I am still learning Arch but I like what I see so far. I have a lot to learn yet about pacman, Arch's aptly named package manager. Pacman seems to be faster overall than apt, too, likely because it doesn't use the Debian package system, just a compressed tarball. There is still a lot of tweaking left to be done too to get the system running exactly as I'd like. I love how easily things are configured. It's both a plus and a negative that newly installed software isn't automatically configured to run optimally with your system like Ubuntu but then it's not as necessary with Arch because there aren't a lot, if any, Ubuntu-only changes to other packages or systems you have to contend with. Settings in Arch are the same settings you'd use on any built-from-scratch or configured-from-scratch system so finding help is universal to Arch. Again, no Ubuntu-only solutions. That's not to say Arch doesn't automatically create the very minimal configuration settings to make sure the new application will run in a secure and efficient manner but only that you're encouraged to tweak to your hearts content.

My first impression is that Arch is the system for someone who wants a lot of control over their system mixed with the conveniences of a hands-off system like Ubuntu. Ubuntu could, if they wanted, be what Arch is I think but not with their current model. Yes, the Ubuntu team is talking about allowing rolling releases of specific pieces of software, like Firefox, but one or two applications being kept up-to-date doesn't really help me.

Arch could, potentially, be my own personal silver bullet. I can even block specific packages like the Kernel, nVidia/ATI drivers and Xorg from being updated until the time of my choosing while the rest of my software is continually updated. Nice! Now to see it in practice...

Wednesday, 24 August 2011

Compiling C Programs in Linux

A lot of beginner programmers, especially those new to the Linux world, have a lot of issues compiling programs. This isn't exclusive to C, of course, so hopefully you can take something away from this post and apply it other languages, too.

There are two primary stages to "compiling" a program. The first stage is the compilation stage. There are several intermediary steps but the end result is that your code, in this case C, is translated into a machine readable language. The second stage is called "linking". This is when each part of your program and any external libraries are linked together to create an actual executable binary file you run or a library file.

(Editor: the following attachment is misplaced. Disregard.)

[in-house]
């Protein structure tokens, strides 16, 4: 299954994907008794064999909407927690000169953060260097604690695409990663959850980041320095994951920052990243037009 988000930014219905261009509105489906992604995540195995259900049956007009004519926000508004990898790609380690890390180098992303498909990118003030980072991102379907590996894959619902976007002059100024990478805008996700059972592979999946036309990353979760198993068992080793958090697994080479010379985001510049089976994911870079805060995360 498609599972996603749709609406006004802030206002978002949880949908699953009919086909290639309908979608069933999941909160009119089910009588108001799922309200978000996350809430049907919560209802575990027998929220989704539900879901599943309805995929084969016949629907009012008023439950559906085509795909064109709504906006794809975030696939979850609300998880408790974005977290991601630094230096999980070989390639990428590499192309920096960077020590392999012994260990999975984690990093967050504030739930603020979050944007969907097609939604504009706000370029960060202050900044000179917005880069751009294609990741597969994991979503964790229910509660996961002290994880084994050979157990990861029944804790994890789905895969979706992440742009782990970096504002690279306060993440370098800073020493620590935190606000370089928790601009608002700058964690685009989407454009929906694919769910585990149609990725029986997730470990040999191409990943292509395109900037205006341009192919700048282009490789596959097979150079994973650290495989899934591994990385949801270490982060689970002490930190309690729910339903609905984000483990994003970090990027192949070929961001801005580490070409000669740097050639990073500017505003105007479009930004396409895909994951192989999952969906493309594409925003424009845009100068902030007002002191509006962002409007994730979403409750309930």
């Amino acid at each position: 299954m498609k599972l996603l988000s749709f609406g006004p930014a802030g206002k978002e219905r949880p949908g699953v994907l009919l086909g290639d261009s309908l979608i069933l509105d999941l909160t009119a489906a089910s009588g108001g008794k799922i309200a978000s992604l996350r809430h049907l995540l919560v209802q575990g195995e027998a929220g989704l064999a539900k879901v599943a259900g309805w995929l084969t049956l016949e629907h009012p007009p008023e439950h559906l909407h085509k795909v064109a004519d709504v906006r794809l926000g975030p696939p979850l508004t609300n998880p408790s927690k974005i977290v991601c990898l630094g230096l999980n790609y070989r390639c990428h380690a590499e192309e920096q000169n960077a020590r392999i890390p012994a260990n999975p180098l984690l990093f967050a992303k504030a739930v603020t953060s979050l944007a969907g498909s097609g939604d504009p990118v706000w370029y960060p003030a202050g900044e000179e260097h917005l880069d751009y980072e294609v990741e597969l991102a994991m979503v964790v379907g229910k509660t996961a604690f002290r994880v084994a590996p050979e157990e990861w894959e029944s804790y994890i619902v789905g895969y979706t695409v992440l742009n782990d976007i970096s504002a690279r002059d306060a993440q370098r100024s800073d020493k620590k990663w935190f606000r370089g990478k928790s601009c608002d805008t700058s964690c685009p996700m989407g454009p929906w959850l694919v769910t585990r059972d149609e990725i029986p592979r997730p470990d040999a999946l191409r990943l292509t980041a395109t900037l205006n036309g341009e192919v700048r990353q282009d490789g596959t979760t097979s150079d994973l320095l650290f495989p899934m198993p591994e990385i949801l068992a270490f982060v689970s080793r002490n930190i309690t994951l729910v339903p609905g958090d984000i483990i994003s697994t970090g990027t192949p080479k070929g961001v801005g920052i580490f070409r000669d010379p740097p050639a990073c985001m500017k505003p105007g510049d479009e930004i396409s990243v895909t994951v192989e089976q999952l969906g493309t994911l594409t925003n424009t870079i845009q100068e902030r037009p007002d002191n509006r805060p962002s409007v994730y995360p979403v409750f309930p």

Disclaimer - This post may be hazardous to your health (not really). It is a non-exhaustive and non-authoritative introduction to compiling and linking programs on the command line in Linux. I can't emphasize enough that you should reference the documentation provided by the compiler you're using and that said documentation will always trump anything contained herein. Side effects may include: nausea, dry mouth, hair loss, severe depression and momentary blindness. If any of these side effects occur, discontinue use immediately and contact your physician.


Stage 1 - Compilation:


The Compiler:

First off, you have your choice of compiler. We are going to concern ourselves with the GNU C Compiler (gcc); currently, the most widely used C compiler for Linux. LLVM has been gaining ground but we won't be discussing it here though it stands to reason much of what you learn would still be applicable. The GNU C Compiler, usually simply referred to as GCC, is actually a collection of tools for compiling programming languages. Each tool has a unique name which reflects the language it is designed for. For example, compilers exist for the following languages in addition to C: C++ (g++), Java (gcj) and Fortran (gfortran). Only some, though possibly all, may be installed on your system by default.